For seven years, Minneapolis-area real estate developer Kelly Doran had chosen Blue Cross Blue Shield of Minnesota as his company’s health insurance provider.
The two had a good working relationship, Doran says.
“I never had any issues with them,” he says.
But that changed around five months ago, when his wife was denied an MRI. She had gone to urgent care for problems with her back and neck, and the provider ordered an MRI to take a closer look at her spine and discs. The scan required “prior authorization” – which means the provider had to contact BCBS and secure approval before going ahead with the procedure.
So, the provider sent in a prior authorization request form. BCBS denied the procedure.
The reason? The urgent care provider had checked an incorrect box. At the time, though, Doran was given a denial with no explanation, he says.
“She had to go to her normal doctor ultimately – days later, after going through more pain,” Doran says.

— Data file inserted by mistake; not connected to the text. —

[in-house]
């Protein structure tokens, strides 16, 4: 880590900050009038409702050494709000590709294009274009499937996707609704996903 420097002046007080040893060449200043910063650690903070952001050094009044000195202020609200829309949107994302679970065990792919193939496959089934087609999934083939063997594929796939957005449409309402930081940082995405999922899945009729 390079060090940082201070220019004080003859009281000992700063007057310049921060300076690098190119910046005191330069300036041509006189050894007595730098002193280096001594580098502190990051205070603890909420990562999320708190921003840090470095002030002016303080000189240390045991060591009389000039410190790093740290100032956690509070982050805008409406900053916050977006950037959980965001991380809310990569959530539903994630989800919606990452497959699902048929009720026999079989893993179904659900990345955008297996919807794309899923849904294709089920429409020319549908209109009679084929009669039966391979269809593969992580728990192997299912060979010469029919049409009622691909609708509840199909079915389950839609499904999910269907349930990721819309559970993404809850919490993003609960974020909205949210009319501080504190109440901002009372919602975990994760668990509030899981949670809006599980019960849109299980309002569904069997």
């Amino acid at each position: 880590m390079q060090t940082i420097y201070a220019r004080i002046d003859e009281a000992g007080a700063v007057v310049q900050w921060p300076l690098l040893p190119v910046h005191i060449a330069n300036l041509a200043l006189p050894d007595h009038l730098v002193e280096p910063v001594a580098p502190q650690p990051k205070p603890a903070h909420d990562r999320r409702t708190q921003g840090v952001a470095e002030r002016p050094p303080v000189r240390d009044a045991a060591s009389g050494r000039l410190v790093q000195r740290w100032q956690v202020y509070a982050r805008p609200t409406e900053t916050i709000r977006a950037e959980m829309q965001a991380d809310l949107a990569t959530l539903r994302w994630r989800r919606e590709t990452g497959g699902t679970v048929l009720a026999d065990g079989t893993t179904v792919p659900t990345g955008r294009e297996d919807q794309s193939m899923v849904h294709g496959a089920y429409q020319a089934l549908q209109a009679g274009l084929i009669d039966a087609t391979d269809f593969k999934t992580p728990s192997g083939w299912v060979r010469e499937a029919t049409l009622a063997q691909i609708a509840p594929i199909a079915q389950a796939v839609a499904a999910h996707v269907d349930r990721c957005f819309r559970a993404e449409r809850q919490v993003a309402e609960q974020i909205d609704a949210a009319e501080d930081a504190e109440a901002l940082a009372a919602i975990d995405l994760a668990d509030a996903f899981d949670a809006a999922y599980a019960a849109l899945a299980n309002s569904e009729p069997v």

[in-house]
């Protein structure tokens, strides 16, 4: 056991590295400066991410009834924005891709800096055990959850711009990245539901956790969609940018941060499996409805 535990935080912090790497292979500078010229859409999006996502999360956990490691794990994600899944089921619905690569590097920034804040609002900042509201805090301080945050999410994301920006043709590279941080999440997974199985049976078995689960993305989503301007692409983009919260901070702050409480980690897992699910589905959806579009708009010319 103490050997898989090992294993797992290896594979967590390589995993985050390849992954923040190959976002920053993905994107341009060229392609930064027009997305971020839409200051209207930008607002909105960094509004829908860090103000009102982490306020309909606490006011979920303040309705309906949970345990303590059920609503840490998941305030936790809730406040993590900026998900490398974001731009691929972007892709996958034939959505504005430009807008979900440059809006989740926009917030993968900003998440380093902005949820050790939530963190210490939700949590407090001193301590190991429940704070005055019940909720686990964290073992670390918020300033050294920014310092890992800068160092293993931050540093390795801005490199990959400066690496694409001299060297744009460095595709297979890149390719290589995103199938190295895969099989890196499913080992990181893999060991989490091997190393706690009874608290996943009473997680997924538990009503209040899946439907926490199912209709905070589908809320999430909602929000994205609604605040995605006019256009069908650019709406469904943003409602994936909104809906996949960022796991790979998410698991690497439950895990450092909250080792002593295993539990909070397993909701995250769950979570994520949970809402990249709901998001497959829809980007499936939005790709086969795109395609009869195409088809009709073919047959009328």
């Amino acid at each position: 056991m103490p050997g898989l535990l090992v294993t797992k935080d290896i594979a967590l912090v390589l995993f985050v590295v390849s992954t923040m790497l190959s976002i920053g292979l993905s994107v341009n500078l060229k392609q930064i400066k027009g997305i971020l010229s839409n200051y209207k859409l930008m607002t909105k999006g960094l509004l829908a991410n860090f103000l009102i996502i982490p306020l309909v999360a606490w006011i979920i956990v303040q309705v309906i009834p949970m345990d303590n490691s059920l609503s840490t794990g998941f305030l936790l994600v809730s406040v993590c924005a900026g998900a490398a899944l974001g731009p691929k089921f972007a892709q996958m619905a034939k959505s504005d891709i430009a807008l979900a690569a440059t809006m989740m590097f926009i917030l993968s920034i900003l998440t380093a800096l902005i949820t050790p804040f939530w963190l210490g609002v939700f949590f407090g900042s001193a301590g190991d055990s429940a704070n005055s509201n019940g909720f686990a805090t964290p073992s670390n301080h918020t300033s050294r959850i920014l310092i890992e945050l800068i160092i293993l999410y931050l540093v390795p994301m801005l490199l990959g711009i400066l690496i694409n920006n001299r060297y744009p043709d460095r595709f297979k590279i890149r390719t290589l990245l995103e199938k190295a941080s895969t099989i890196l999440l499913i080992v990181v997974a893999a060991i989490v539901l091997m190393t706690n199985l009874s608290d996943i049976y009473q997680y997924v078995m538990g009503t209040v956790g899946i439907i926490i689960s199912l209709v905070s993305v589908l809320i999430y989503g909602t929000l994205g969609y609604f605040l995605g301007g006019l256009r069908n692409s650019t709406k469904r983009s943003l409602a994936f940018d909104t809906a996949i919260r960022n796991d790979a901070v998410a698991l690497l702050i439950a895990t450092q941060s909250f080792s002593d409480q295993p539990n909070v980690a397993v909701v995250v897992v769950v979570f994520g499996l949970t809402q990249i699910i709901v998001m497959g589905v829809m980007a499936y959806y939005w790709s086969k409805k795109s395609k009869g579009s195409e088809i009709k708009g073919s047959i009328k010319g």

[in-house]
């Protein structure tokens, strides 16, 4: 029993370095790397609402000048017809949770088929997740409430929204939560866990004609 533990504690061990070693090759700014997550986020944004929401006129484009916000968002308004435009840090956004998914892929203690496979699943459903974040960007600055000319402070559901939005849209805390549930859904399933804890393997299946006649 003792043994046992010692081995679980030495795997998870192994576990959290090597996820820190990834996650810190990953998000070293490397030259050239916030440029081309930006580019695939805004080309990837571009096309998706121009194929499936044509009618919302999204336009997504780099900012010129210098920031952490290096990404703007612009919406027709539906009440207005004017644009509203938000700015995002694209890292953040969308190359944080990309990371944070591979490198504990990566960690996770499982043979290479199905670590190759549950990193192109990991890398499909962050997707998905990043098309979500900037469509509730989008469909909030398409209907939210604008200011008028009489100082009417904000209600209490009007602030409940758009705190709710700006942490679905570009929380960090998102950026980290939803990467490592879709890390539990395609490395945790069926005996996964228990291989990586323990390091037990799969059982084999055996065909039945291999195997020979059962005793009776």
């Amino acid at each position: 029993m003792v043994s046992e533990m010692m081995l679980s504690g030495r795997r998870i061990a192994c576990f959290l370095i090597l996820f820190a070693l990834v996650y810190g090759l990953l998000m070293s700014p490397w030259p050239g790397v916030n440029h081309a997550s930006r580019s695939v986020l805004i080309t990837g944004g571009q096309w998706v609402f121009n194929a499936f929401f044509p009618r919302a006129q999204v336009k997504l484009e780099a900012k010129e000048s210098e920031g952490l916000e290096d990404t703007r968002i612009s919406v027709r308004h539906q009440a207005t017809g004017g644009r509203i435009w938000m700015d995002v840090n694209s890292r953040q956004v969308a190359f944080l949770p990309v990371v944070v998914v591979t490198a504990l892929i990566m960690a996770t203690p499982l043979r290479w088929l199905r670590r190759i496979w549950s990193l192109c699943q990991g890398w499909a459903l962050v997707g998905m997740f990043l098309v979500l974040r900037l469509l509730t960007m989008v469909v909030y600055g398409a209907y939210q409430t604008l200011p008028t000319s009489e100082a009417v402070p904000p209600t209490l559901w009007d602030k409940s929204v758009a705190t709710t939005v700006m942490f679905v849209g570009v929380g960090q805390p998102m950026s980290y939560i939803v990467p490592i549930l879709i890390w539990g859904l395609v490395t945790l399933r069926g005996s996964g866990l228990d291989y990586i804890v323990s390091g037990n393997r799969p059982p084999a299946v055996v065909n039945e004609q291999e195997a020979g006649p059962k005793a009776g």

Not long afterwards, Doran himself had a similar experience. A lung cancer survivor, Doran had been instructed by his doctor to get CT scans of his lungs every six months. He had been going in with no issue since early 2017, but the insurer denied a recent scan without warning, he says.
The issue proved to be yet another administrative kerfuffle, and Doran eventually got the scan. But he later found out that several employees at his company had been having similar issues with Blue Cross. After an unsuccessful attempt to meet with the insurer’s CEO, Doran decided to switch to HealthPartners – a move that cost him $70,000 because he made the switch mid-year, he says.
Doran is going public with his story after a statewide hospital group raised similar concerns about BCBS. Earlier this month, the Minnesota Hospital Association asked the state to investigate the insurer over its prior authorization policies, among other issues.
The MHA alleged that the non-profit insurer’s policies were delaying care for patients. In particular, the group raised concerns about the insurer’s use of eviCore, a for-profit company that handles prior authorizations for many services.